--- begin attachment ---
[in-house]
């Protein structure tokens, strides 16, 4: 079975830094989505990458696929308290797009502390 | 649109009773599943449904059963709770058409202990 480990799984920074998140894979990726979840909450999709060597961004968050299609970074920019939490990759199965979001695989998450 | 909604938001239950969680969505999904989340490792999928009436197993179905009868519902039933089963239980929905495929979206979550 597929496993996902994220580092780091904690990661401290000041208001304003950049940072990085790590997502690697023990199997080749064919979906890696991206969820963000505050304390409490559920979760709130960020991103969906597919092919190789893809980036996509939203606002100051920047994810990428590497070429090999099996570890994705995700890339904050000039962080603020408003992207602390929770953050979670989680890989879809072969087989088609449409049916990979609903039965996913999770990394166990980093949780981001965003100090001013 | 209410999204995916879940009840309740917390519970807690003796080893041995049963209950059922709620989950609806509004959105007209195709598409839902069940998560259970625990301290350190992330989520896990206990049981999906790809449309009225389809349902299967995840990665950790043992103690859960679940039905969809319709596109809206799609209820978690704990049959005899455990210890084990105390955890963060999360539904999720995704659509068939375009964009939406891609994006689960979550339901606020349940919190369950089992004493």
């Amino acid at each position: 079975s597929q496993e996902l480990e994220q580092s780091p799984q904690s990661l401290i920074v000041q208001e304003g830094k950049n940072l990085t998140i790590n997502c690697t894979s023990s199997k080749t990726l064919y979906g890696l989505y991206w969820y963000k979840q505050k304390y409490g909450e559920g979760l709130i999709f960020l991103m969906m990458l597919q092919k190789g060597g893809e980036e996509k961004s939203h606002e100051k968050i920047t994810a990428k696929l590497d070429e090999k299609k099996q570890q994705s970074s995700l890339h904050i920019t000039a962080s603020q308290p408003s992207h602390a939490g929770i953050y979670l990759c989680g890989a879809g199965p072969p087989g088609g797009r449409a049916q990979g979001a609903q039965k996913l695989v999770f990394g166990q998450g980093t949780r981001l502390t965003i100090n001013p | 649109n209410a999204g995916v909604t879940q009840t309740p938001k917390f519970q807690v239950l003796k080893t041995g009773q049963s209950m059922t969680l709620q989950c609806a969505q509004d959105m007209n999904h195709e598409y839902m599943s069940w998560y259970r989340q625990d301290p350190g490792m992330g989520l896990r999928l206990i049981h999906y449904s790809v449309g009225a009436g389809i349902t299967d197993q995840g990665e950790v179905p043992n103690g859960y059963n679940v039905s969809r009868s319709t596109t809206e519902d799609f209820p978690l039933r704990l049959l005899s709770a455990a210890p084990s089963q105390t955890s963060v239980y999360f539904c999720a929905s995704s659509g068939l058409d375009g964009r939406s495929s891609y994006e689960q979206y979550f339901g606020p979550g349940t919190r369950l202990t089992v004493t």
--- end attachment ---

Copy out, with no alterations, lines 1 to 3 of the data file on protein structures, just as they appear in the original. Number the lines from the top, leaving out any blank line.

[in-house]
């Protein structure tokens, strides 16, 4: 079975830094989505990458696929308290797009502390 | 649109009773599943449904059963709770058409202990 480990799984920074998140894979990726979840909450999709060597961004968050299609970074920019939490990759199965979001695989998450 | 909604938001239950969680969505999904989340490792999928009436197993179905009868519902039933089963239980929905495929979206979550 597929496993996902994220580092780091904690990661401290000041208001304003950049940072990085790590997502690697023990199997080749064919979906890696991206969820963000505050304390409490559920979760709130960020991103969906597919092919190789893809980036996509939203606002100051920047994810990428590497070429090999099996570890994705995700890339904050000039962080603020408003992207602390929770953050979670989680890989879809072969087989088609449409049916990979609903039965996913999770990394166990980093949780981001965003100090001013 | 209410999204995916879940009840309740917390519970807690003796080893041995049963209950059922709620989950609806509004959105007209195709598409839902069940998560259970625990301290350190992330989520896990206990049981999906790809449309009225389809349902299967995840990665950790043992103690859960679940039905969809319709596109809206799609209820978690704990049959005899455990210890084990105390955890963060999360539904999720995704659509068939375009964009939406891609994006689960979550339901606020349940919190369950089992004493």
């Amino acid at each position: 079975s597929q496993e996902l480990e994220q580092s780091p799984q904690s990661l401290i920074v000041q208001e304003g830094k950049n940072l990085t998140i790590n997502c690697t894979s023990s199997k080749t990726l064919y979906g890696l989505y991206w969820y963000k979840q505050k304390y409490g909450e559920g979760l709130i999709f960020l991103m969906m990458l597919q092919k190789g060597g893809e980036e996509k961004s939203h606002e100051k968050i920047t994810a990428k696929l590497d070429e090999k299609k099996q570890q994705s970074s995700l890339h904050i920019t000039a962080s603020q308290p408003s992207h602390a939490g929770i953050y979670l990759c989680g890989a879809g199965p072969p087989g088609g797009r449409a049916q990979g979001a609903q039965k996913l695989v999770f990394g166990q998450g980093t949780r981001l502390t965003i100090n001013p | 649109n209410a999204g995916v909604t879940q009840t309740p938001k917390f519970q807690v239950l003796k080893t041995g009773q049963s209950m059922t969680l709620q989950c609806a969505q509004d959105m007209n999904h195709e598409y839902m599943s069940w998560y259970r989340q625990d301290p350190g490792m992330g989520l896990r999928l206990i049981h999906y449904s790809v449309g009225a009436g389809i349902t299967d197993q995840g990665e950790v179905p043992n103690g859960y059963n679940v039905s969809r009868s319709t596109t809206e519902d799609f209820p978690l039933r704990l049959l005899s709770a455990a210890p084990s089963q105390t955890s963060v239980y999360f539904c999720a929905s995704s659509g068939l058409d375009g964009r939406s495929s891609y994006e689960q979206y979550f339901g606020p979550g349940t919190r369950l202990t089992v004493t």